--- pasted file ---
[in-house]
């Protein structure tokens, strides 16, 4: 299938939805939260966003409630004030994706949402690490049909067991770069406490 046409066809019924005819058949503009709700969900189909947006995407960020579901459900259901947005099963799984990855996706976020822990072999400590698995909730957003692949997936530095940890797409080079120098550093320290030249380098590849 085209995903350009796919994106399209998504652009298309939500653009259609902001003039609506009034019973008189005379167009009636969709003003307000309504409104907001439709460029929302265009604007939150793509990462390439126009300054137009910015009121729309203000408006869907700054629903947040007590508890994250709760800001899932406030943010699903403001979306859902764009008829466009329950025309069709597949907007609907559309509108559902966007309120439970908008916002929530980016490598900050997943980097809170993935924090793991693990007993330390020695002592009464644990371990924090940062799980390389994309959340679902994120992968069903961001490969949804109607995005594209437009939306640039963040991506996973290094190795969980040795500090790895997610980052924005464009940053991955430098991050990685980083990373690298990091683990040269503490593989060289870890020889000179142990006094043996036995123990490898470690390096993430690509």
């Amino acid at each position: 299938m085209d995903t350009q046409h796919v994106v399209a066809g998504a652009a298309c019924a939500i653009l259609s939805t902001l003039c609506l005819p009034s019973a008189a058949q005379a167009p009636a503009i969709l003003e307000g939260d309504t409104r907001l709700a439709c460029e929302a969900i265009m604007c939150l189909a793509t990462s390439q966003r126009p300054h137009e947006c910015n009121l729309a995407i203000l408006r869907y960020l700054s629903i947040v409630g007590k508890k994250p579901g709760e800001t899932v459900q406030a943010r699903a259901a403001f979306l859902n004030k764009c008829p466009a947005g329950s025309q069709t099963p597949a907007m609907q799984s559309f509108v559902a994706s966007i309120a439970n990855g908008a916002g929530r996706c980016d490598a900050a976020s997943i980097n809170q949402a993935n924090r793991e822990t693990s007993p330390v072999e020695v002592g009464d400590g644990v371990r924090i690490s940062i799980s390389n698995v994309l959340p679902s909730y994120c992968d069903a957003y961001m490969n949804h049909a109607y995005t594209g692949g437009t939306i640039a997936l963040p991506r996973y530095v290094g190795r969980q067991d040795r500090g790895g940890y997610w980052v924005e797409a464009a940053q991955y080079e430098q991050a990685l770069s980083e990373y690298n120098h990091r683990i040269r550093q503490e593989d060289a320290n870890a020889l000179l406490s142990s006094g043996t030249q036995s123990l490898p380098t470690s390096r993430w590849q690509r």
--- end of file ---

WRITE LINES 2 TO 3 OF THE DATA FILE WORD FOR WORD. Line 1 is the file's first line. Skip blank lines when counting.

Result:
């Protein structure tokens, strides 16, 4: 299938939805939260966003409630004030994706949402690490049909067991770069406490 046409066809019924005819058949503009709700969900189909947006995407960020579901459900259901947005099963799984990855996706976020822990072999400590698995909730957003692949997936530095940890797409080079120098550093320290030249380098590849 085209995903350009796919994106399209998504652009298309939500653009259609902001003039609506009034019973008189005379167009009636969709003003307000309504409104907001439709460029929302265009604007939150793509990462390439126009300054137009910015009121729309203000408006869907700054629903947040007590508890994250709760800001899932406030943010699903403001979306859902764009008829466009329950025309069709597949907007609907559309509108559902966007309120439970908008916002929530980016490598900050997943980097809170993935924090793991693990007993330390020695002592009464644990371990924090940062799980390389994309959340679902994120992968069903961001490969949804109607995005594209437009939306640039963040991506996973290094190795969980040795500090790895997610980052924005464009940053991955430098991050990685980083990373690298990091683990040269503490593989060289870890020889000179142990006094043996036995123990490898470690390096993430690509």
């Amino acid at each position: 299938m085209d995903t350009q046409h796919v994106v399209a066809g998504a652009a298309c019924a939500i653009l259609s939805t902001l003039c609506l005819p009034s019973a008189a058949q005379a167009p009636a503009i969709l003003e307000g939260d309504t409104r907001l709700a439709c460029e929302a969900i265009m604007c939150l189909a793509t990462s390439q966003r126009p300054h137009e947006c910015n009121l729309a995407i203000l408006r869907y960020l700054s629903i947040v409630g007590k508890k994250p579901g709760e800001t899932v459900q406030a943010r699903a259901a403001f979306l859902n004030k764009c008829p466009a947005g329950s025309q069709t099963p597949a907007m609907q799984s559309f509108v559902a994706s966007i309120a439970n990855g908008a916002g929530r996706c980016d490598a900050a976020s997943i980097n809170q949402a993935n924090r793991e822990t693990s007993p330390v072999e020695v002592g009464d400590g644990v371990r924090i690490s940062i799980s390389n698995v994309l959340p679902s909730y994120c992968d069903a957003y961001m490969n949804h049909a109607y995005t594209g692949g437009t939306i640039a997936l963040p991506r996973y530095v290094g190795r969980q067991d040795r500090g790895g940890y997610w980052v924005e797409a464009a940053q991955y080079e430098q991050a990685l770069s980083e990373y690298n120098h990091r683990i040269r550093q503490e593989d060289a320290n870890a020889l000179l406490s142990s006094g043996t030249q036995s123990l490898p380098t470690s390096r993430w590849q690509r």